One of the greatest contributions of the Military Intelligence Service (MIS) during World War II was the translation of the captured “Z Plan.” The “Z Plan” contained Japan’s defensive strategy against the Allies for its southern Pacific possessions and its strategy for an all-out attack against the American fleet in the Pacific, specifically in the Mariana Islands.

The Mariana Islands, an archipelago of 15 volcanic islands located southwest of the Hawaiian Islands and northeast of the Philippines, were strategically situated to serve as an air base for the Army Air Corps’ long-range bombers to make non-stop strikes on nearby Japan. Because of this, American forces constructed air bases on the islands of Guam and Saipan. Japan saw the Marianas as the last line of defense for the protection of Japan and its possessions in the south Pacific.

On March 31, 1944, two planes bound for Mindanao were caught up in a tropical storm. One plane carried Admiral Mineichi Koga, who replaced Admiral Isoroku Yamamoto as commander-in-chief of the Japanese Combined Fleet after Yamamoto’s death. The other carried Vice Admiral Shigeru Fukudome. Both crashed into the sea off the southern Philippines. When Koga’s plane smashed into the ocean, it left no survivors. Fukudome and ten of his staff, however, survived their plane crash.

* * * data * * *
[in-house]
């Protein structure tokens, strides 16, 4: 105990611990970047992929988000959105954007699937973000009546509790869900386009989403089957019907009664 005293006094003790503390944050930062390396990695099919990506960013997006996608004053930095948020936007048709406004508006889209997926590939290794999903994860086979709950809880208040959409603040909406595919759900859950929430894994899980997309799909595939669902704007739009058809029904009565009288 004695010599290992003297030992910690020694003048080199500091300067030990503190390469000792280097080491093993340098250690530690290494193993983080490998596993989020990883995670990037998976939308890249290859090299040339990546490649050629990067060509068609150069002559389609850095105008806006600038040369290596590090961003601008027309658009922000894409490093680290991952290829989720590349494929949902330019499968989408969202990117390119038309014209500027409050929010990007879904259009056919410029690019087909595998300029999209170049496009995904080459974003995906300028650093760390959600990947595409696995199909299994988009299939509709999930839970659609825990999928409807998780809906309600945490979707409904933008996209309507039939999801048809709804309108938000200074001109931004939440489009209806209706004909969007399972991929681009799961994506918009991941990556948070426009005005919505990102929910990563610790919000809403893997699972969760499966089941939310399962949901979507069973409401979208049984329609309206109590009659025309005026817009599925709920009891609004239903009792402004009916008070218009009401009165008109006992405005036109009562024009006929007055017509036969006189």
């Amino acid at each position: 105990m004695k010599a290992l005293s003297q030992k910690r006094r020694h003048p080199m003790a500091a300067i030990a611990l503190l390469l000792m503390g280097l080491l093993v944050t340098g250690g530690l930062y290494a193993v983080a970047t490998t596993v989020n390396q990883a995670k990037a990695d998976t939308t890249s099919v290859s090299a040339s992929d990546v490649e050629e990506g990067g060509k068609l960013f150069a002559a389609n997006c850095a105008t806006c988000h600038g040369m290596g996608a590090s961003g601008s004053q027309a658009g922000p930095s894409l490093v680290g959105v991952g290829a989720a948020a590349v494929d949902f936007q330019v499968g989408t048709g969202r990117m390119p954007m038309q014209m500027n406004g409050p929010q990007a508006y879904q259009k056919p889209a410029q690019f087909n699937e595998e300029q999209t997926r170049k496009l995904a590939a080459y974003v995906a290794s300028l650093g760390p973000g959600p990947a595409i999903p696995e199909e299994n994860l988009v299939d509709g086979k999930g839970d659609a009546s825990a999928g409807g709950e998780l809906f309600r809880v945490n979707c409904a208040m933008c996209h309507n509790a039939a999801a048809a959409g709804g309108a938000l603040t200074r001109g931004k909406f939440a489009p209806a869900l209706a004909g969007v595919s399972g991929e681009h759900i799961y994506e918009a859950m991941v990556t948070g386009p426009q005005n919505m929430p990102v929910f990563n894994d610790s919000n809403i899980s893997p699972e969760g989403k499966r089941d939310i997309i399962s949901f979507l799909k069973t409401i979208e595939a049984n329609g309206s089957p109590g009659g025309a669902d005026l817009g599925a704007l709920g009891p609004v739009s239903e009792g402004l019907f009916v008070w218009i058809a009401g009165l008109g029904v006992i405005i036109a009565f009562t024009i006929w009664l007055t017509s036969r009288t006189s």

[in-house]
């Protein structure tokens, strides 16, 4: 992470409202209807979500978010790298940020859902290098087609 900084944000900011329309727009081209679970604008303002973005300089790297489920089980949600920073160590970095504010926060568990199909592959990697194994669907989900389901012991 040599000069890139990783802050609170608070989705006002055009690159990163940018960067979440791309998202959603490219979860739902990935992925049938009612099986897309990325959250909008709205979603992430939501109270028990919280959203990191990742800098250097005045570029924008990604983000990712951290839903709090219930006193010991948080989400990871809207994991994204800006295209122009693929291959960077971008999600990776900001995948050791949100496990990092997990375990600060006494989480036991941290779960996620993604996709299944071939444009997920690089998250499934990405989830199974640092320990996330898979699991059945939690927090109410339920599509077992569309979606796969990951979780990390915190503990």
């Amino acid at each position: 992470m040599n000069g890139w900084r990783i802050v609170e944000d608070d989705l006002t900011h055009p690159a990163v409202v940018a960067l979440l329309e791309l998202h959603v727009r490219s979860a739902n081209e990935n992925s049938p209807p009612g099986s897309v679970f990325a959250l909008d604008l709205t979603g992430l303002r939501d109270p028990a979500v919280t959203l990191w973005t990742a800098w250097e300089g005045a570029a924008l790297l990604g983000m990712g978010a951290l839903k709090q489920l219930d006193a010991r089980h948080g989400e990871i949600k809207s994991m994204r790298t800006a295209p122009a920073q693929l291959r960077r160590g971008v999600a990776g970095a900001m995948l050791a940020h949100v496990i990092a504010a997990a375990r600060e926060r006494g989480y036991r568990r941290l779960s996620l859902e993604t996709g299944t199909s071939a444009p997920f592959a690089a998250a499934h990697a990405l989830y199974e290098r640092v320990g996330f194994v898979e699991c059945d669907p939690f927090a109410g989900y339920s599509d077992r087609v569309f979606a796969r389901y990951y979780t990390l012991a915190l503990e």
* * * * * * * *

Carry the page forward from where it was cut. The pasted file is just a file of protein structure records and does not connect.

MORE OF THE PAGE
These survivors were picked up by Filipino guerrillas, but left behind was a box containing a leather-bound copy of documents bearing the letter “Z” on its red cover, as well as other documents, including a study of fleet operations and a sheet of code rules. When it later washed ashore, it was recovered by two Filipino men who, guessing at their value, quickly dried the documents and hid them, buried underground in the box.


  • 1Greg Bradsher, researcher for the National Archives and Records Administration, writes in his historical account of the events surrounding the Z-Plan that Koga held onto the briefcase, whereas James C. McNaughton, US Army historian, writes that it was Fukudome who was entrusted with the documents. See Bradsher, “The ‘Z-Plan’ Story: Japan’s Naval Battle Strategy Drifts into US Hands, Part 2,” Prologue Magazine 37.3 (2005), accessed January 16, 2015, and McNaughton, Nisei Linguists: Japanese Americans in the Military Intelligence Service during World War II (Washington, DC: US Army Center of Military History, 2006), pp. 245-6.
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